chila Jesus. Nothing more, however, is ne
cessary to convince an unprejudiced person that both these insinuations are perfectly groundless, than to turn to the book of Isaiah itself. We there find that the child, whose birth is predicted, is given to King Ahaz and his subjects, who were alarmed at the prospect of an invasion by the confederate kings of Syria and Samaria, as a sign, that before the child which was at that time to be conceived should be born, and be old enough “to chuse * good from evil,” or, as it is repeated in the subsequent chapter, (where the child is expressly said to be a child of Isaiah's, by his own wife, and that he took faithful witnesses to record the time, that they might be certain the promised male child was actually born at nine months from the delivery of the prophecy) before the child should be able to speak, that is, within two years from the day of the prediction, the enemy's country should be deprived of both the menacing kings, who should be slain, and the spoil of Damascus and Samaria be carried away by the king of Assyria. So that the prophecy has no more reference to the age of Augustus Cæsar, or the son of Mary, than it has to the author of this Gospel himself. As to the word translated a virgin, on which so much stress is, in
vain, unreasonably laid, it is evident, that in the original it does not necessarily signify any thing more than a woman young enough to bear children, from its being the very same word which is used in Proverbs, c. xxx. v. 19, and there translated a maid ; for a virgin, in the strict sense of the word, could not be meant in that place, because, “ the way of a man with” such an one is by no means trackless and undiscernible; and because the writer expressly uses it to signify a married woman, saying, “ such is the way of the adulte“rous woman."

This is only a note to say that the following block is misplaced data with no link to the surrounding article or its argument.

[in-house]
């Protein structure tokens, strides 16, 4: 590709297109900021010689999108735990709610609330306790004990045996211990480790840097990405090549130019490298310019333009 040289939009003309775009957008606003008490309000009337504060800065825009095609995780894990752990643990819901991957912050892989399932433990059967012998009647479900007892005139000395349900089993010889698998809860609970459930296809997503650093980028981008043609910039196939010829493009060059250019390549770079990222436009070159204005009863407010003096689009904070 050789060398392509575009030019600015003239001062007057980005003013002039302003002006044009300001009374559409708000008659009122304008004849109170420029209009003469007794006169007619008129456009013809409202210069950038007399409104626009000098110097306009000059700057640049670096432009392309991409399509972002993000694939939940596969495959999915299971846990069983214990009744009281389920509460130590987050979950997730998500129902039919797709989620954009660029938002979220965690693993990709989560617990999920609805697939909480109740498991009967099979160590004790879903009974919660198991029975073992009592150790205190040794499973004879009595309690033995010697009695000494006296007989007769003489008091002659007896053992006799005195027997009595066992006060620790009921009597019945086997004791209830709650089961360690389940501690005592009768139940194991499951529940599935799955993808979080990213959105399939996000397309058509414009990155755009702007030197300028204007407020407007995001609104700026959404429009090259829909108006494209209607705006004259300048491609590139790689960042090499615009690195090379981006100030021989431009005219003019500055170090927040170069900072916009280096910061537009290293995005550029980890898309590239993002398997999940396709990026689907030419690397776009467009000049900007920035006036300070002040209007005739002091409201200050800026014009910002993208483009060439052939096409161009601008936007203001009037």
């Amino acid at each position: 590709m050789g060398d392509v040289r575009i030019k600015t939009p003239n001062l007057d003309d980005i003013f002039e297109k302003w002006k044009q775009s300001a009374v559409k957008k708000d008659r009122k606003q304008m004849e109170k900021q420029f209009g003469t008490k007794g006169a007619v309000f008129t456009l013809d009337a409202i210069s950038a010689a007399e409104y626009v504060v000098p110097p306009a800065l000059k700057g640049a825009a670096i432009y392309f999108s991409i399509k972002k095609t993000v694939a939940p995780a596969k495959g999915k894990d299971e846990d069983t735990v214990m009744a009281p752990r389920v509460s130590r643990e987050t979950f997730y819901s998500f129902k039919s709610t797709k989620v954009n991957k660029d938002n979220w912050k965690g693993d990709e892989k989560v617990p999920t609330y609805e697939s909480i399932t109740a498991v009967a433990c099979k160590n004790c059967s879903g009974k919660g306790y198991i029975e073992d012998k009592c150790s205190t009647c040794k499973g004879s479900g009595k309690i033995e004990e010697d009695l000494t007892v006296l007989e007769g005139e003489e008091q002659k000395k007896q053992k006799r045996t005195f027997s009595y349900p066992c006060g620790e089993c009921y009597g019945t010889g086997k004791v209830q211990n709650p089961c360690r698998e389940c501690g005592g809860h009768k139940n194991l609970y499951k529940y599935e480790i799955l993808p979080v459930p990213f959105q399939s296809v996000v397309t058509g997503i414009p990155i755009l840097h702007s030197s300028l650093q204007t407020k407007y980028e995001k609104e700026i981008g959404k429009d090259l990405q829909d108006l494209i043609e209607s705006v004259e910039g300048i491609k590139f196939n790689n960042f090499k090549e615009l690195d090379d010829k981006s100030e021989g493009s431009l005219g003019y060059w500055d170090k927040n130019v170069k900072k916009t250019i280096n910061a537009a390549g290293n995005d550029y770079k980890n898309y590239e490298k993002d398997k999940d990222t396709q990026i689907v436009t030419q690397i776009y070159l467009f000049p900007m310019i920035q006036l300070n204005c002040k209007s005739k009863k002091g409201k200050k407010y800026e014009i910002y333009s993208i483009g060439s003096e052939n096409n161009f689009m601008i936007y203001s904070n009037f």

In the second chapter, this writer informs us that our Saviour was born at Bethlehem, in Judea, in direct contradiction to both the histories of Luke, which, by repeatedly calling him Jesus of Nazareth, assure us he was born at Nazareth, in Galilee, as Paul of Tarsus, Timotheus of Derbe, and the like, always signify that those persons were natives of the places so mentioned ; and as a reason for his being born there, he alleges a prophecy of Micah, respecting the Messiah, which, if the · author had been, I do not say an Apostle of Christ, but merely an intelligent Jew, he could not have so misapprehended or misapplied. The purport of the prophet is simply, that of